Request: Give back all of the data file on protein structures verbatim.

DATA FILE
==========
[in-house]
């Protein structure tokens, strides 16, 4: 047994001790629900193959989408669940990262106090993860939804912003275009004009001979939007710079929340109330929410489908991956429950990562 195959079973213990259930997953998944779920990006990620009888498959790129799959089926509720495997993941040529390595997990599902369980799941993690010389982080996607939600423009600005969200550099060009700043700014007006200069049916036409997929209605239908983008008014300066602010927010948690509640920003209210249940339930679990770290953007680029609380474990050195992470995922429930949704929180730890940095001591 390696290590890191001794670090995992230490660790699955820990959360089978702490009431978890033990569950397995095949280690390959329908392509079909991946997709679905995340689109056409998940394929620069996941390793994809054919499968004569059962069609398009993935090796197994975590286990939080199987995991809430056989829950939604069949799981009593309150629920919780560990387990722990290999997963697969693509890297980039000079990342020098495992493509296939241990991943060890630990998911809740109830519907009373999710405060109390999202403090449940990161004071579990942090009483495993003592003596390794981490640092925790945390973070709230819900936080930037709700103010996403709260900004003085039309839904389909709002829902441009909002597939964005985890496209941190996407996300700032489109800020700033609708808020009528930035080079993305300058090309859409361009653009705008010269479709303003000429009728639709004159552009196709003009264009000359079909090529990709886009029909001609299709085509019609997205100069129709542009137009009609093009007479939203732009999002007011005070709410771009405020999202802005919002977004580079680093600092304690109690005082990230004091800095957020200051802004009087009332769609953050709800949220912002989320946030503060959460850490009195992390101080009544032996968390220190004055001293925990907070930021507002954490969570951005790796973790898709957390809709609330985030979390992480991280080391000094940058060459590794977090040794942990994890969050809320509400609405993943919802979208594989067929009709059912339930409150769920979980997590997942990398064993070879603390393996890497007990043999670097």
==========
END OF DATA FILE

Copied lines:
[in-house]
């Protein structure tokens, strides 16, 4: 047994001790629900193959989408669940990262106090993860939804912003275009004009001979939007710079929340109330929410489908991956429950990562 195959079973213990259930997953998944779920990006990620009888498959790129799959089926509720495997993941040529390595997990599902369980799941993690010389982080996607939600423009600005969200550099060009700043700014007006200069049916036409997929209605239908983008008014300066602010927010948690509640920003209210249940339930679990770290953007680029609380474990050195992470995922429930949704929180730890940095001591 390696290590890191001794670090995992230490660790699955820990959360089978702490009431978890033990569950397995095949280690390959329908392509079909991946997709679905995340689109056409998940394929620069996941390793994809054919499968004569059962069609398009993935090796197994975590286990939080199987995991809430056989829950939604069949799981009593309150629920919780560990387990722990290999997963697969693509890297980039000079990342020098495992493509296939241990991943060890630990998911809740109830519907009373999710405060109390999202403090449940990161004071579990942090009483495993003592003596390794981490640092925790945390973070709230819900936080930037709700103010996403709260900004003085039309839904389909709002829902441009909002597939964005985890496209941190996407996300700032489109800020700033609708808020009528930035080079993305300058090309859409361009653009705008010269479709303003000429009728639709004159552009196709003009264009000359079909090529990709886009029909001609299709085509019609997205100069129709542009137009009609093009007479939203732009999002007011005070709410771009405020999202802005919002977004580079680093600092304690109690005082990230004091800095957020200051802004009087009332769609953050709800949220912002989320946030503060959460850490009195992390101080009544032996968390220190004055001293925990907070930021507002954490969570951005790796973790898709957390809709609330985030979390992480991280080391000094940058060459590794977090040794942990994890969050809320509400609405993943919802979208594989067929009709059912339930409150769920979980997590997942990398064993070879603390393996890497007990043999670097």